Hunting Michigan’s beloved Petoskey Stone!

Many people think that Petoskey Stones can only be found in Petoskey. Yet this hexagon fossilized coral (Hexagonaria pericarnata) from a coral reef that existed during the Devonian era 350 million years ago, can be found along the Lake Michigan shoreline from the Sleeping Bear Dunes area as far north as the Straits of Mackinac. Spring is the ideal time to scour the beaches for rocks that have been churned up over the winter, before the thousands of tourists have had the time begin their search. Established as Michigan’s state stone in 1965, the Petoskey Stones were formed as a result of glaciation, in which sheets of ice plucked stones from the bedrock, grinding off their rough edges and depositing them in the northwestern portion of Michigan’s Lower Peninsula.

Look to the skies…and beyond!

Although there is no way to predict when Northern Lights (aurora borealis) will light up the sky, the Straits area provides the perfect night sky conditions for viewing this unique phenomenon. Northern Lights are collisions between electrically charged particles from the sun that enter the earth’s atmosphere, creating dancing color of lights such as green, pink and purple. Located along the Lake Michigan shoreline just south of Mackinaw City, the Headlands International Dark Sky Park is a popular place for settling in for the sky show. Mark your calendar for April 20 to attend a special program on Statewide Astronomy Night under the Lyrid Meteor Shower and a waxing crescent moon. Spring full moons will grace the sky March 31 (a blue moon – the second full moon of the month), April 29 and May 29.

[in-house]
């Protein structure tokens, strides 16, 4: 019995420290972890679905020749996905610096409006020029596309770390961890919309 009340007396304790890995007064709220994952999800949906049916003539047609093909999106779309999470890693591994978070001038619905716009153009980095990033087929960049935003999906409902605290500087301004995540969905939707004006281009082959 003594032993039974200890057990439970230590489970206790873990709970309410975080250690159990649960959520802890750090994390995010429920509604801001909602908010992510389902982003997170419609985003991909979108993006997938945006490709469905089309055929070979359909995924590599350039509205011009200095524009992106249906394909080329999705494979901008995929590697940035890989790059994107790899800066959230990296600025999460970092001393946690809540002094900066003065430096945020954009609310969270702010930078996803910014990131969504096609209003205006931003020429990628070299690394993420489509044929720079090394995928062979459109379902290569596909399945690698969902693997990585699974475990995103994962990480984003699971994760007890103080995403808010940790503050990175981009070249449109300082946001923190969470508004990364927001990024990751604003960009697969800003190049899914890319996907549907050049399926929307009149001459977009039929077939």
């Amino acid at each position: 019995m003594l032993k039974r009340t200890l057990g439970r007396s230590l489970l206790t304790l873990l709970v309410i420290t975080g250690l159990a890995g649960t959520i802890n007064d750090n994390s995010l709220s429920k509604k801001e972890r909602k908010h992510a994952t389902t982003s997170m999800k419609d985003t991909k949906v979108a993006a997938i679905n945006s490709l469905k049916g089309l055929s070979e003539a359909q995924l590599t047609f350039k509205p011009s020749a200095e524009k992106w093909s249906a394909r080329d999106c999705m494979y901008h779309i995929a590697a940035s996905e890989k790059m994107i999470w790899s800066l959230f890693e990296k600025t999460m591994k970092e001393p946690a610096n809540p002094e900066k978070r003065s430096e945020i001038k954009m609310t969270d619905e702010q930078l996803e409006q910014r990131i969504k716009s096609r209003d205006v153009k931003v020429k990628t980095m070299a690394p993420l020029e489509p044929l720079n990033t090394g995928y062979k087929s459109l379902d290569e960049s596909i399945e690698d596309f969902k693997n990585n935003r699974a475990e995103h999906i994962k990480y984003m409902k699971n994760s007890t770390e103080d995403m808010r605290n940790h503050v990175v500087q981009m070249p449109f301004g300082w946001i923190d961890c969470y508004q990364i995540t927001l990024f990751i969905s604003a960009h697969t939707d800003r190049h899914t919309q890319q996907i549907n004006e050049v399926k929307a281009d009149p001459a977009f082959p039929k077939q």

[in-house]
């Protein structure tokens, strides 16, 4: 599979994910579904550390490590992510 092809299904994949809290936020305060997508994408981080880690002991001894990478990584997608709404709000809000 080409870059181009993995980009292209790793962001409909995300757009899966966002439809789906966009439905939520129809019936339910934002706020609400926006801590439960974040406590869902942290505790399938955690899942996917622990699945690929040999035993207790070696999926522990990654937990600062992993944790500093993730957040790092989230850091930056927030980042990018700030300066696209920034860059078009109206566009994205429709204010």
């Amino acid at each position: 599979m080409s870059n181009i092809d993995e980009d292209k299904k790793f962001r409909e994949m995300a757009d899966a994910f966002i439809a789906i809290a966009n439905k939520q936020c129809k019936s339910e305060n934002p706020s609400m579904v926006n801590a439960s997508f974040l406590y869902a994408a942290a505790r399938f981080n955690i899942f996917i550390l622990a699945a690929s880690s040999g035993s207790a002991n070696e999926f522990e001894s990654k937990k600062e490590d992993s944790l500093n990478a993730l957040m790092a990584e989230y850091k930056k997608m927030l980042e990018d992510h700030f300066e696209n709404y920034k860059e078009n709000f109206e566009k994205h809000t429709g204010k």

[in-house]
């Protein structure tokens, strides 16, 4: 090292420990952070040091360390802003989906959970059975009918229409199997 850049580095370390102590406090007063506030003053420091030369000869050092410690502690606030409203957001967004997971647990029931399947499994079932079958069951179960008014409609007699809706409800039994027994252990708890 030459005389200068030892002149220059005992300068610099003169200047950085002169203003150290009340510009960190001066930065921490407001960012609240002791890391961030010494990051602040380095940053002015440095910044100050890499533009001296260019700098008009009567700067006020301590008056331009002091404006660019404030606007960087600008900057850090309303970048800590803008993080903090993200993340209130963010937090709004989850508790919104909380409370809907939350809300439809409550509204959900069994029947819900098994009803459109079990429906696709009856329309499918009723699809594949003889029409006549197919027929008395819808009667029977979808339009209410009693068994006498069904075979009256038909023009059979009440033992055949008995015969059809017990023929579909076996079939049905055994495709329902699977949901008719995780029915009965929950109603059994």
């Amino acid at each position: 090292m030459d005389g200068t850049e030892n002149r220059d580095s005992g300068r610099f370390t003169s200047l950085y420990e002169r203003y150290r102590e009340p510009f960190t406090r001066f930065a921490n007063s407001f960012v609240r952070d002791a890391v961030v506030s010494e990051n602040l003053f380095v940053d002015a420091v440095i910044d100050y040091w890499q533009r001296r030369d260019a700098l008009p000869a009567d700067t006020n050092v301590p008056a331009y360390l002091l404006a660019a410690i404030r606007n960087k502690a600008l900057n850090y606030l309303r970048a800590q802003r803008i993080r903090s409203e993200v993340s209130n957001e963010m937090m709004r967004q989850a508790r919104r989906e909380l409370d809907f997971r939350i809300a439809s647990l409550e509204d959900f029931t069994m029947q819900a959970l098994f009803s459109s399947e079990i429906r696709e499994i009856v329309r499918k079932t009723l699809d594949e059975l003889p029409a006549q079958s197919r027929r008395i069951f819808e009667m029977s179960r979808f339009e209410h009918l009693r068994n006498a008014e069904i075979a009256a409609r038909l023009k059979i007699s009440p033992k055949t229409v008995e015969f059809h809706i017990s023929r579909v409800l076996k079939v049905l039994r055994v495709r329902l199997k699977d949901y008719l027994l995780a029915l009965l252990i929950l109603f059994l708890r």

For list of events taking place in the Straits of Mackinac during the spring season (such as the Spring Meltdown, Spring Break Splash, Taste of Mackinac and Mackinac International Bridal Expo), click here.

Those wanting to venture over to historic Mackinac Island during the pre-season should note that ferry service begins April 1. Mackinac State Historic Parks (Colonial Michilimackinac, Historic Mill Creek and Fort Mackinac) open in early May.

For spring travel ideas and lodging options, visit

Discover Michigan’s Only Internationally-Designated Dark Sky Park—The Headlands—in Mackinaw City

A conversation with Mary Stewart Adams, Director – The Headlands Dark Sky Park

For visitors coming to the Mackinaw Area and may have never heard of a “Dark Sky Park,” what is it and what should they expect?